Among patients with advanced cancer, cognitive impairment did not interfere with patients’ ability to self-report nine major symptoms, according to a study published in the Journal of Pain and Symptom Management.
Researchers conducted an analysis of the longitudinal European Palliative Care Cancer Symptom study of 1,047 adults (mean age, 62.9 years; 54.4% were female) with incurable cancer in specialized palliative care from 30 centers in 12 countries. At baseline and one-month follow-up, patients self-reported about cognitive status via the Mini-Mental State Examination short version, as well as nine major symptoms (pain, tiredness, drowsiness, nausea, appetite, breathlessness, depression, anxiety, and well-being) via the Edmonton Symptom Assessment System.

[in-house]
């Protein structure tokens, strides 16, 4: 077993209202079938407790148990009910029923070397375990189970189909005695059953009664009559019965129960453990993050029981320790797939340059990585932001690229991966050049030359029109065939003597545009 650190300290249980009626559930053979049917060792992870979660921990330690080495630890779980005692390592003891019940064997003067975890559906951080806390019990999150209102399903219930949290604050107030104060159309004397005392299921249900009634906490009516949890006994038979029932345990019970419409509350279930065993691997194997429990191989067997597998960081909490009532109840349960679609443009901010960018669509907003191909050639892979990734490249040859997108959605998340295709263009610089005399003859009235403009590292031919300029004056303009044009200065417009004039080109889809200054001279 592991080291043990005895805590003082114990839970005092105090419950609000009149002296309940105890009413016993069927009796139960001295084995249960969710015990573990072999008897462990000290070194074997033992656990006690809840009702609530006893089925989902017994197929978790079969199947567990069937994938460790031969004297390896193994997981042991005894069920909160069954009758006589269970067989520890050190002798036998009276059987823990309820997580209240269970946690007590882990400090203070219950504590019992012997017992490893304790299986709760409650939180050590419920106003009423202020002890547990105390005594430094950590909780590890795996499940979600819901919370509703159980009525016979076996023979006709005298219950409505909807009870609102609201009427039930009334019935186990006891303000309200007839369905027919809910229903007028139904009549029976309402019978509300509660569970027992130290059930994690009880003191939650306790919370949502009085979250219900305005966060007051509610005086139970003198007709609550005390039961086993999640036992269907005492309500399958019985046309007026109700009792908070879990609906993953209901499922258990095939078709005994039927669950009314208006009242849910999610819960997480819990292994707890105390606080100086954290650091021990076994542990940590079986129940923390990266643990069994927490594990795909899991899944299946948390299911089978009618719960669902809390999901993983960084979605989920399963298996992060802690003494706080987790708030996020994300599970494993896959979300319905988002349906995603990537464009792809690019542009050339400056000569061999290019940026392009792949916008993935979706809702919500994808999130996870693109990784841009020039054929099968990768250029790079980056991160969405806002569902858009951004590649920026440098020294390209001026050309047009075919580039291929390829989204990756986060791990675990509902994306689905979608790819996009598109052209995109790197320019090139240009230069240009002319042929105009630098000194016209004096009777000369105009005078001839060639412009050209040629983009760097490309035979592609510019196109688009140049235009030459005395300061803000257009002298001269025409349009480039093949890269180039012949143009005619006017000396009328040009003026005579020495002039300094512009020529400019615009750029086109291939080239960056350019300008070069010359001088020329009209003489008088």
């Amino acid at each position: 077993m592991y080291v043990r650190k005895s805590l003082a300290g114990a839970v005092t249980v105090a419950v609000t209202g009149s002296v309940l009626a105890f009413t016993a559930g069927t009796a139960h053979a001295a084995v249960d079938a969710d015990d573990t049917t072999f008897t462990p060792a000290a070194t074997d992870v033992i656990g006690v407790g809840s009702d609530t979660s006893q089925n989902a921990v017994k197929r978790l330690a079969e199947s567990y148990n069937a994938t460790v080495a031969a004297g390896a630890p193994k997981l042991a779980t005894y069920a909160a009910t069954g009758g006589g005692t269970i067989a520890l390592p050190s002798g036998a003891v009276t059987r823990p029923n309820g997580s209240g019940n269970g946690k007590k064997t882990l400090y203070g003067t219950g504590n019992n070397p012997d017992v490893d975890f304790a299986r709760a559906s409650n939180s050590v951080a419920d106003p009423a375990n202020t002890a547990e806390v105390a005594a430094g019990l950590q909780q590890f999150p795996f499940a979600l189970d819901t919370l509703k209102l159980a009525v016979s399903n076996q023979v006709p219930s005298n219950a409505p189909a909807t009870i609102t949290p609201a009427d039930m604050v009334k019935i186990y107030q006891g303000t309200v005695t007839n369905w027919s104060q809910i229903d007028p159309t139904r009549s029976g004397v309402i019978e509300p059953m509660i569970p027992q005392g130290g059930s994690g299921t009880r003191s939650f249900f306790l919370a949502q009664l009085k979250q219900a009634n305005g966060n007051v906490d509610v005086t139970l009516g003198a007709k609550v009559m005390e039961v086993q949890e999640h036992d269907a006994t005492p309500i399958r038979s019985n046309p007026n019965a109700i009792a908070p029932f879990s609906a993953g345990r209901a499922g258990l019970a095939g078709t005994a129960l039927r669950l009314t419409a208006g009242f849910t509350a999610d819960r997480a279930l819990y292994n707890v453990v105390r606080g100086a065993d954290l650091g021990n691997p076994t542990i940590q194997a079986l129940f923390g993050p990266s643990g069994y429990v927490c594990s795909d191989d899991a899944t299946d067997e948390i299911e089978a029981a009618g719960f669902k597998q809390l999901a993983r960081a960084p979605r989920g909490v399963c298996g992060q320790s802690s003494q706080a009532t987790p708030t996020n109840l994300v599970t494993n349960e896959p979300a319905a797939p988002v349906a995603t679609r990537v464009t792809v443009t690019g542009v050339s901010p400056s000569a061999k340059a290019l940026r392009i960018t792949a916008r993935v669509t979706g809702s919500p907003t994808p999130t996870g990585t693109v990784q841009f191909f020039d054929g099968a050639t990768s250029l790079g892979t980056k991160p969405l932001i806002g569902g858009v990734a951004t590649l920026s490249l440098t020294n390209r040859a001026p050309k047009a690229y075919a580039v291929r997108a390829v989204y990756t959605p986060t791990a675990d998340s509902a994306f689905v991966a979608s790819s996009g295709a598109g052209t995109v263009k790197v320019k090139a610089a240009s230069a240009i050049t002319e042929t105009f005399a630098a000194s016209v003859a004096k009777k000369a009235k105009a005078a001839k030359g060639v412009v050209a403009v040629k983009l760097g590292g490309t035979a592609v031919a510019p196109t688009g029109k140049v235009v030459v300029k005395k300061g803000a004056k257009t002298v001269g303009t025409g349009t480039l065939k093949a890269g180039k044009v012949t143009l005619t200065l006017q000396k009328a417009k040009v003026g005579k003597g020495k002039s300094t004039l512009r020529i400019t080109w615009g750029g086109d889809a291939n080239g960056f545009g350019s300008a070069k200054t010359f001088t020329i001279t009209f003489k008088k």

Cognitive impairment did not impact validity, reliability of reporting
Most patients had cancer of the digestive organs (26.6%), breast cancer (21.6%), and lung cancer (21.2%). A total of 181 patients (17.3%) had cognitive impairment, which was associated with worse self-reported tiredness, drowsiness, appetite, and depression.
Reliability and validity of symptom reporting were similar between people with and without cognitive impairment, except breathlessness showed a weaker relation to health-related quality of life in patients with cognitive impairment.
“[The] findings were robust in sensitivity analyses and after controlling for potential confounders,” the researchers concluded.